Fiona Ma for State Assembly
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Investing in US-China Relations, One Student at a Time

President John F Kennedy was the commencement speaker at American University in Washington, DC in June 1963 where he asked “what kind of peace do I mean and what kind of peace do we seek?”  Back then he was talking about a comprehensive nuclear test ban treaty with the Soviet Union but today, 50 years after his death, a diverse group of 300+ thought leaders and students gathered at American University united in their belief that long term cooperation and peace will be achieved through our youth.

Four years ago, President Obama and then-United States Secretary of State Hillary Rodham Clinton launched the “100,000 Strong Initiative” with a goal of sending 100,000 United States students to study in China by 2014.  The 100,000 Strong Foundation was officially launched in January 2013, as an independent, non profit organization housed at American University’s School of International Service, to strengthen US-China relations through study abroad and Mandarin language learning. Carola McGiffert is President of the Foundation and heading this laudable international cooperation exchange.

According to USAToday (11/17/13 “US and China strengthen bonds people-to-people” by Vice Premier Liu Yandong) there are 235,000 Chinese students studying in America and 68,000 American students studying in China thanks in large part to the “100,000 Strong Initiative.”

Florence Fang, prominent Californian and Chairwoman of the Florence Fang Family Foundation, is a founding supporter of The 100,000 Strong Foundation and escorted the Honorable Liu Yandong, Vice Premier of China to the podium where Premier Liu stressed the importance of people to people exchanges and relayed the story of a young man from China who attended university in Iowa 28 years ago and happily returned to Iowa to meet his old friends during his first official visit to the United States as the President of China …Xi Jinping.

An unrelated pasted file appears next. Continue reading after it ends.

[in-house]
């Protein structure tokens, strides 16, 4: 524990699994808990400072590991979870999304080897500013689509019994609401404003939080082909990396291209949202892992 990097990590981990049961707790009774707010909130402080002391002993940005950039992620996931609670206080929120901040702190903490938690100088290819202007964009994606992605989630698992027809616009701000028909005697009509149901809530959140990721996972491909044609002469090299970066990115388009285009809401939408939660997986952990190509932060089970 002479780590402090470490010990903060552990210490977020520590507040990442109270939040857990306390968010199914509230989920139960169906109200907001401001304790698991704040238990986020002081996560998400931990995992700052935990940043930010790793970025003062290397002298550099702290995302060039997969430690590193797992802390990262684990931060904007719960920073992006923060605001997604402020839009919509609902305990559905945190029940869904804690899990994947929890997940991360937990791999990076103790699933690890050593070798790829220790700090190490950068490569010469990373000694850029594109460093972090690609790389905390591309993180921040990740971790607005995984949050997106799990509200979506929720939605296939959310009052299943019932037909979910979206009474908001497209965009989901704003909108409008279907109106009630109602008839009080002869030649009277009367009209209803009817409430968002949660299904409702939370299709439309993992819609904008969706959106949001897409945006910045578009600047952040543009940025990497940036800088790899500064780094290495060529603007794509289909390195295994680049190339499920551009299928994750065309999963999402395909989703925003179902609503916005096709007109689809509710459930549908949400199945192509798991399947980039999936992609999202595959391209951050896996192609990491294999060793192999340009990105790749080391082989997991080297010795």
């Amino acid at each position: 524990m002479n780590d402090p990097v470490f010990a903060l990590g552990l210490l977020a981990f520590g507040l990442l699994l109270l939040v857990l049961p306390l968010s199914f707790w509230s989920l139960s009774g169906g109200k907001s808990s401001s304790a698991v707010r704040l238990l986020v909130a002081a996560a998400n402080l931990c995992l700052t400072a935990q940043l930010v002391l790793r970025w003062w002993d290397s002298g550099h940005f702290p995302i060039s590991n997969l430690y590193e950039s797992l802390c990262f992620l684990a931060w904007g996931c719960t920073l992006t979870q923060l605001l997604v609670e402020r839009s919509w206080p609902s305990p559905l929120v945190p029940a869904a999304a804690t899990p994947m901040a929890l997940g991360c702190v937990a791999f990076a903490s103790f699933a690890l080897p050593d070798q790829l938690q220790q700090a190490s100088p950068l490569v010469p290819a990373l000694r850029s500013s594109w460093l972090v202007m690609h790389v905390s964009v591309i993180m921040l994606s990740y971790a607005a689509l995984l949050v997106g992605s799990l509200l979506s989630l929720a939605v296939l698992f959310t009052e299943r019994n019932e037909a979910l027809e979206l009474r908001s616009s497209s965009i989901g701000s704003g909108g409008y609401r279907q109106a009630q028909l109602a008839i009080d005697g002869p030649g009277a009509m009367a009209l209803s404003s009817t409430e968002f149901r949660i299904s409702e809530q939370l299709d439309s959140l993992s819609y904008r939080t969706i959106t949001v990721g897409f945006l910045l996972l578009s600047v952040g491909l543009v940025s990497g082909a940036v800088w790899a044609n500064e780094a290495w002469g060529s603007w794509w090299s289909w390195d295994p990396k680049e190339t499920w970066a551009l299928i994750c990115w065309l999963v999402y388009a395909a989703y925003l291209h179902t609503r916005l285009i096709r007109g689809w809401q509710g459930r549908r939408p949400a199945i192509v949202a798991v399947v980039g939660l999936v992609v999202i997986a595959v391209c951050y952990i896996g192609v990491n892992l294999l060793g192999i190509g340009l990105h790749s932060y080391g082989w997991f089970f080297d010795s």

China is the #2 economy in the world and the #1 trading partner to the United States so our countries are inextricably intertwined. Newly appointed Assistant Secretary of State Daniel R. Russel advised the audience “to learn how the world works by meeting people and studying/learning a language …which gives a window into the thinking and culture of another country to find areas of convergence and divergence; Diplomacy begins by understanding yourself and others; the Enemy is Ignorance.”

“Moving forward, we look to the people and the leadership of our two countries and strongly believe, as the others here today, that exchange initiatives among students and/or working adults can only benefit the ongoing collaboration and long term success in our global village,” stated Steven Ma, Commissioner/Secretary of the State of California Commission on Asian and Pacific Islander American Affairs.

Throughout the conference, it was amazing to hear all the young people speaking Mandarin to each other. A group of 7 thoughtful, articulate and diverse Chinese and American students shared their cross cultural experiences living in a different country, sharing prior biases, dispelling stereotypes and what they learned. They all believe in “Hope” for a better global future by working together, developing trust, and a realization that “those people” have very similar interests and goals.